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Letter from George Washington to
Emperor Mohammed III of Morocco

The following is a facsimile of a letter preserved in the Moroccan Royal archives in Rabat. It is addressed to the ninth ruler of the Moroccan Alaouite Dynasty, a direct ancestor of the present King, H.M. Hassan II, who is seventeenth in the Alaouite line. The treaty mentioned is the “Treaty of peace and friendship”[1] signed by Morocco and the United States in 1787 for a duration of fifty years. It was renegotiated in 1836 and is still in force[2], constituting the longest unbroken treaty relationship in United States history.

The facsimile was provided to Moorish Mosque pursuant to our request.

To the Emperor of Morocco,
Great and magnanimous Friend

Since the date of the letter which the late Congress, by their President, addressed to your Imperial Majesty, the United States of America have thought proper to change their Government and to institute a new one, agreeable to the Constitution, of which I have the honor of herewith inclosing a copy. The time necessarily employed in this arduous task, and the derangements occasioned by so great, though peaceable a Revolution, will apologize and account for your Majesty’s not having received those regular advices, and marks of attention from the United States, which the Friendship and Magnanimity of your conduct towards them afforded reason to expect.

The United States, having unanimously appointed me to the supreme executive authority in this nation, your Majesty’s letter of the 17th of August 1788 which, by reason of the dissolution of the late Government, remained unanswered has been delivered to me. I have also received the letters, which your Imperial Majesty has been so kind as to write, in favor of the United States, to the Pashaws of Tunis and Tripoli, and I present to you the sincere acknowledgments and thanks of the United States for this important mark of your friendship for them.

The greatly regret that the hostile disposition of those regencies towards this nation, who have never injured them, is not to be removed on terms in our power to comply with. Within our territories there are no mines either of Gold or Silver, and this young Nation, just recovering from the Waste and Desolation of a long war, has not, as yet, had time to acquire riches by agriculture and commerce. But our soil is bountiful, and our people industrious, and we have reason to flatter ourselves that we shall gradually become useful to our friends.

The encouragement which your Majesty has been pleased, generously, to give to our Commerce with your Dominions, the punctuality with which you have caused the Treaty with us to be observed, and the just and generous measures taken in the case of Captain Proctor make a deep impression on the United States and confirm their respect for, and attachment to your Imperial Majesty.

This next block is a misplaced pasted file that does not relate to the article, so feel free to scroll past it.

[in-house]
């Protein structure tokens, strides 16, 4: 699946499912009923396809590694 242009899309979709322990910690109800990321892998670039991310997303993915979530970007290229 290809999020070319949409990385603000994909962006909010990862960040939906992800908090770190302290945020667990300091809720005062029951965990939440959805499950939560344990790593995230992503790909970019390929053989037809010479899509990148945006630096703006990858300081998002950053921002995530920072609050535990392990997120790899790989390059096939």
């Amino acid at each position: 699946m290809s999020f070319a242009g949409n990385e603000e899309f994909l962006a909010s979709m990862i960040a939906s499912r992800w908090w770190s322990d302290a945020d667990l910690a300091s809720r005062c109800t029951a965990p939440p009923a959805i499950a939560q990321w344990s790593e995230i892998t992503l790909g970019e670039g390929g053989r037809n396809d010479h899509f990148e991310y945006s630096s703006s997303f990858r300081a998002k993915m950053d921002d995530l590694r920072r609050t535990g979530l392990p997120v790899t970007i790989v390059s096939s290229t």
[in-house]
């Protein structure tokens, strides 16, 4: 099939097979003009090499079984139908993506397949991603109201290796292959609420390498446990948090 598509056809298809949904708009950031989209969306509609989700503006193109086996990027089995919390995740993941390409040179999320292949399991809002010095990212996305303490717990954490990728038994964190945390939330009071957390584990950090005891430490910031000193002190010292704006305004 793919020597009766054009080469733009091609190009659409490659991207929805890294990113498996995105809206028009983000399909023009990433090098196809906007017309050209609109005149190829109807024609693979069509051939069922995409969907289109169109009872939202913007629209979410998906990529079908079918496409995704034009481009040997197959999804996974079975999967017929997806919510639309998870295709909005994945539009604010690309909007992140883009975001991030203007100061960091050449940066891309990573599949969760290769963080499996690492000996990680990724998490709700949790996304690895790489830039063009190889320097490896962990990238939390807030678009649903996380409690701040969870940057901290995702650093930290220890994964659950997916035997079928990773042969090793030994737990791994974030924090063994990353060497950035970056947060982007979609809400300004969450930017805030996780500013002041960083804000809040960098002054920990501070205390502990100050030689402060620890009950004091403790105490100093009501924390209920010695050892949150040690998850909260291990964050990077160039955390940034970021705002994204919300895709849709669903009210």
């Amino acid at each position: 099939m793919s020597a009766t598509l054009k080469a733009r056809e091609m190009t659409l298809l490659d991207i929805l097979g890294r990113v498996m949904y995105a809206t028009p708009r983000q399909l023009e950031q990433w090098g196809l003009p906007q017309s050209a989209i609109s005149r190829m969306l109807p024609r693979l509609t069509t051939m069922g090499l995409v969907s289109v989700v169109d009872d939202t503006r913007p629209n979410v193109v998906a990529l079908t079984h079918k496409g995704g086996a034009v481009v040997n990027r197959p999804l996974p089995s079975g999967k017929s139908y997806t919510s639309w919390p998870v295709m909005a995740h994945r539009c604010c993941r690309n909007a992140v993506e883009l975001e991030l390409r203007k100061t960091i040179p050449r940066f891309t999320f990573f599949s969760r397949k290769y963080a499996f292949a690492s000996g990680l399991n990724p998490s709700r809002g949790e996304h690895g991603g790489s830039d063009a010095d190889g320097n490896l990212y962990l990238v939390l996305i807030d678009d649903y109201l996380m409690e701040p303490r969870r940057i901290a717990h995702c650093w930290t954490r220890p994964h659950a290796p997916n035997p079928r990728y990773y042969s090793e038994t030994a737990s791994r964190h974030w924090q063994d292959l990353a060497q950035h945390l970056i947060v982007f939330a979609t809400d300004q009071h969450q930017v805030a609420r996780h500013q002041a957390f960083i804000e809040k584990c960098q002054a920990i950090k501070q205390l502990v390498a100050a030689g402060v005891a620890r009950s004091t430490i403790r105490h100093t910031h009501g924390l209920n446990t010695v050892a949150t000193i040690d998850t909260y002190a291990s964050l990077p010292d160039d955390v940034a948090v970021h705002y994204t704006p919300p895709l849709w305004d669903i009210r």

It gives me pleasure to have this opportunity of assuring your Majesty that, while I remain at the head of this nation, I shall not cease to promote every measure that may conduce to the Friendship and Harmony which so happily subsist between your Empire and them, and shall esteem myself happy in every occasion of convincing your Majesty of the high sense (which in common with the whole nation) I entertain of the Magnanimity, Wisdom, and Benevolence of your Majesty.

In the course of the approaching winter, the national legislature (which is called by the former name of Congress) will assemble, and I shall take care that nothing be omitted that may be necessary to cause the correspondence between our two countries to be maintained and conducted in a manner agreeable to your Majesty and satisfactory to all the parties concerned in it.

May the Almighty bless your Imperial Majesty, our great and magnanimous Friend, with his constant guidance and protection.

Written at the City of New York the first day of December 1789.

George Washington

To our great and magnanimous Friend, His Imperial Majesty the Emperor of Morocco.


[1]   Article II, Section 2, Clause 2 of the United States Constitution, includes the Treaty Clause, which empowers the president of the United States to propose and chiefly negotiate agreements, which must be confirmed by the Senate, between the United States and other countries, which become treaties between the United States and other countries after the advice and consent of a supermajority of the United States Senate.

[2]  Moroccan American Cultural Center/MACC (Washington, DC, July 18, 2012) — Today marks the 225th anniversary of the US Senate’s 1787 vote to ratify what is now the longest standing treaty in America’s history — the US-Morocco “Treaty of Peace and Friendship.” - See more at:

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